According to the observations on personnel scheduling, most studies focused on creating appropriate shift schedules or work programs for workers, considering a deterministic workload. The research process of this paper started with an investigation of the review articles [7,8]. After that point, the cited paper was investigated, which were given in the review articles. The whole reference list was checked and completed in related articles. Search phrase combinations were stated: Workforce scheduling, personnel scheduling and staffing.

Personnel scheduling literature showed a variety of investigation methodologies that brought together a specific analytical approach with a solution or evaluation technique. A number of studies, mathematical programming categories such as goal programming, linear programming, dynamic programming, and integer programming or optimization were classified as intuitive. Queuing, constraint programming and simulation were other categories for solution technique.

In general, scheduling has an important role in the production and service sector [9]. Most popular studies are done in the shift scheduling area. Shift scheduling is a widely studied area, which is a process that plays an important role in manufacturing and service industries. SSPs can be very complicated, especially in the case of multiple shifts with a large number of employees due to multiple constraints and skill-based works. Shift scheduling problem is a complex NP-hard integer programming problem. There are some examples about large-scale scheduling problems in the literature. As a literature observation, the SSP study in the energy sector has not been encountered in previous studies before. The SSP can be complex, especially in the case of several shifts, with many employees and skills, due to complex constraints and solution alternatives. Especially in most of the shift scheduling studies, the application results were not given. At this point, our study reveals its difference from other studies. Considering all of these, it is thought that shift scheduling studies on energy facilities are a new area waiting to be explored.

In Figure 2, a general literature overview is shown. Those studies are the most related studies to this paper. As is shown in Figure 2, solution methods and objectives/criteria are investigated. Generally; heuristic methods [10,11,12,13,14,15,16,17,18,19,20,21,22,23,24], integer programming [25,26,27,28,29,30,31,32,33,34,35,36,37,38] and goal programming [39,40,41,42,43,44,45,46,47,48,49] are the most used techniques for solving SSP. Within the scope of all the studies in Figure 2, some studies which were thought to be most similar to the model structure of our study were selected and explained in detail below.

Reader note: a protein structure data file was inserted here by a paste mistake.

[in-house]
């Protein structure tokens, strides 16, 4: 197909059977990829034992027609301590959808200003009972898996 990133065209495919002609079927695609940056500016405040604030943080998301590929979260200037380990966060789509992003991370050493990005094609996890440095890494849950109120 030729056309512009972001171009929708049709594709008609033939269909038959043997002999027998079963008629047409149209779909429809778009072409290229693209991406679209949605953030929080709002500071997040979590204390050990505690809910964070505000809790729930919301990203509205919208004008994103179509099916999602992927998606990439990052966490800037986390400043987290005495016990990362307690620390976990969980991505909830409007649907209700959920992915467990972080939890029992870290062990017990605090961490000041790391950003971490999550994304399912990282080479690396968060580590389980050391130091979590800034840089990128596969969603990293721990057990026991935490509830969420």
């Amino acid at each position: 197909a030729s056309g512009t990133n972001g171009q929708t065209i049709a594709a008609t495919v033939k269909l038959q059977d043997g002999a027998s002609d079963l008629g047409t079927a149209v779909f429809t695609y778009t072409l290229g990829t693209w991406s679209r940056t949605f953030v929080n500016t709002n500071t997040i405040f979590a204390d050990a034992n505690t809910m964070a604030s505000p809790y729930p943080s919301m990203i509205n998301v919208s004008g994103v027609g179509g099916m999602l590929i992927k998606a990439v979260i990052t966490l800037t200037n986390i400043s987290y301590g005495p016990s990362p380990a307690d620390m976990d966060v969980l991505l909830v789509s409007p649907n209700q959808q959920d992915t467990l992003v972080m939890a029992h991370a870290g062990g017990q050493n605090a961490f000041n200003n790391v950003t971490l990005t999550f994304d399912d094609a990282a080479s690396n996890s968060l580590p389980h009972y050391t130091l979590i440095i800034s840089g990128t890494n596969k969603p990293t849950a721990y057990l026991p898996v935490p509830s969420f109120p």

Aickelin et. al. [10] have studied a heuristic technique which is called Improved Squeaky Wheel Optimization (ISWO) for scheduling problems of the drivers in their work. This method develops the main Squeaky Wheel Optimization (SWO) method.

Aickelin et al. [11] developed a solution to two different staff scheduling problems by discussing and analyzing a heuristic method. The new model improves the effectiveness and execution speed. The results are presented on two different areas of staff scheduling. These are: Bus and train driver shift schedules and nurse shift schedules.

Yunes et. al. [13] have dealt with the issue of shift scheduling for a firm using hybrid algorithms and integer programming methods in their work. In this article, the general team management problem has been discussed, which derives from the daily operation of an urban transit bus company serving the public area. They divided the problem into two distinct subproblems: Shift scheduling and crew rostering. They studied each of these problems using constraint logic programming and mathematical programming approaches. Moreover, hybrid column generation algorithms are developed for solving problems, with combining constraint logic programming methods and mathematical programming.

Akjiratikarl et al. [14], the problem of scheduling home caregivers was solved by the Particle-based Swarm Optimization (PSO), the meta-intuitive technique for population. The proposed methodology is applied, tested and compared with existing solutions on various real problem examples. With these aspects of the study revealed, it showed the difference between the others.

Abbink et. al. [24] have successfully implemented a complex SSP model in their work. The authors described the corresponding analysis methods for scheduling the personnel. The authors have developed an alternative heuristic model that satisfies personnel. New schedules produced according to the alternative production model have reduced personnel costs.

In Alfares [27]’s study, a four day-off scheduling problem for three weeks were resolved. A mathematical model of this problem has been formulated and solved efficiently by setting a limit on the workforce dimension.

Trilling et al. [28] have studied the SSP of the nurses at the hospital in their work. Their study focuses two methods to solve the staff scheduling problem based on constraint and integer programming. Maximization of the fairness of the schedule is the main objective. They tested two techniques in order to be compared.